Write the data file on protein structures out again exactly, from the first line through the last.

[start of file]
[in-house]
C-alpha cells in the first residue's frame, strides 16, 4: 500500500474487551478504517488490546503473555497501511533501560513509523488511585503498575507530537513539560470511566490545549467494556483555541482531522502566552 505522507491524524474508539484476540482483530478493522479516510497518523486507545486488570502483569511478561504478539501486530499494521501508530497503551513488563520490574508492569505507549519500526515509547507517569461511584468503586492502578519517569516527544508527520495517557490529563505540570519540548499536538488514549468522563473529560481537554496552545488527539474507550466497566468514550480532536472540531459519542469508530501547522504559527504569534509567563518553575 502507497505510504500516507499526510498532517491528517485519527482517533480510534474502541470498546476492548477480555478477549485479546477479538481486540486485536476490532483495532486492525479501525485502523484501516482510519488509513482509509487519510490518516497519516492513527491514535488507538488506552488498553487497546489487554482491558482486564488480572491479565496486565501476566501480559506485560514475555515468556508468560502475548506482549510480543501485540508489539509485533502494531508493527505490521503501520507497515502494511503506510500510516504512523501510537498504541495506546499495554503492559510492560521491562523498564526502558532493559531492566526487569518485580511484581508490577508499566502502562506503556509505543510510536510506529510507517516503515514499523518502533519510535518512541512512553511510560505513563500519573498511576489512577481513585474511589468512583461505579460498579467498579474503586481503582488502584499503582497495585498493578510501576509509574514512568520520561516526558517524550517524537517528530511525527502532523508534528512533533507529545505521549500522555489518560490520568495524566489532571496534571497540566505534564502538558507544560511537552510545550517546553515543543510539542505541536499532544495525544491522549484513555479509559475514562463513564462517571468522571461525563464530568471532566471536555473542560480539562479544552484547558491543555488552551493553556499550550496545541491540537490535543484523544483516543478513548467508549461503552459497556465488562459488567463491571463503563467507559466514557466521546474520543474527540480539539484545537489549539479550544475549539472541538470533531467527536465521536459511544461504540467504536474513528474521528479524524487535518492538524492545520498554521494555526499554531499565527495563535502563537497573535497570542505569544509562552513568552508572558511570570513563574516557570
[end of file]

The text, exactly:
[in-house]
C-alpha cells in the first residue's frame, strides 16, 4: 500500500474487551478504517488490546503473555497501511533501560513509523488511585503498575507530537513539560470511566490545549467494556483555541482531522502566552 505522507491524524474508539484476540482483530478493522479516510497518523486507545486488570502483569511478561504478539501486530499494521501508530497503551513488563520490574508492569505507549519500526515509547507517569461511584468503586492502578519517569516527544508527520495517557490529563505540570519540548499536538488514549468522563473529560481537554496552545488527539474507550466497566468514550480532536472540531459519542469508530501547522504559527504569534509567563518553575 502507497505510504500516507499526510498532517491528517485519527482517533480510534474502541470498546476492548477480555478477549485479546477479538481486540486485536476490532483495532486492525479501525485502523484501516482510519488509513482509509487519510490518516497519516492513527491514535488507538488506552488498553487497546489487554482491558482486564488480572491479565496486565501476566501480559506485560514475555515468556508468560502475548506482549510480543501485540508489539509485533502494531508493527505490521503501520507497515502494511503506510500510516504512523501510537498504541495506546499495554503492559510492560521491562523498564526502558532493559531492566526487569518485580511484581508490577508499566502502562506503556509505543510510536510506529510507517516503515514499523518502533519510535518512541512512553511510560505513563500519573498511576489512577481513585474511589468512583461505579460498579467498579474503586481503582488502584499503582497495585498493578510501576509509574514512568520520561516526558517524550517524537517528530511525527502532523508534528512533533507529545505521549500522555489518560490520568495524566489532571496534571497540566505534564502538558507544560511537552510545550517546553515543543510539542505541536499532544495525544491522549484513555479509559475514562463513564462517571468522571461525563464530568471532566471536555473542560480539562479544552484547558491543555488552551493553556499550550496545541491540537490535543484523544483516543478513548467508549461503552459497556465488562459488567463491571463503563467507559466514557466521546474520543474527540480539539484545537489549539479550544475549539472541538470533531467527536465521536459511544461504540467504536474513528474521528479524524487535518492538524492545520498554521494555526499554531499565527495563535502563537497573535497570542505569544509562552513568552508572558511570570513563574516557570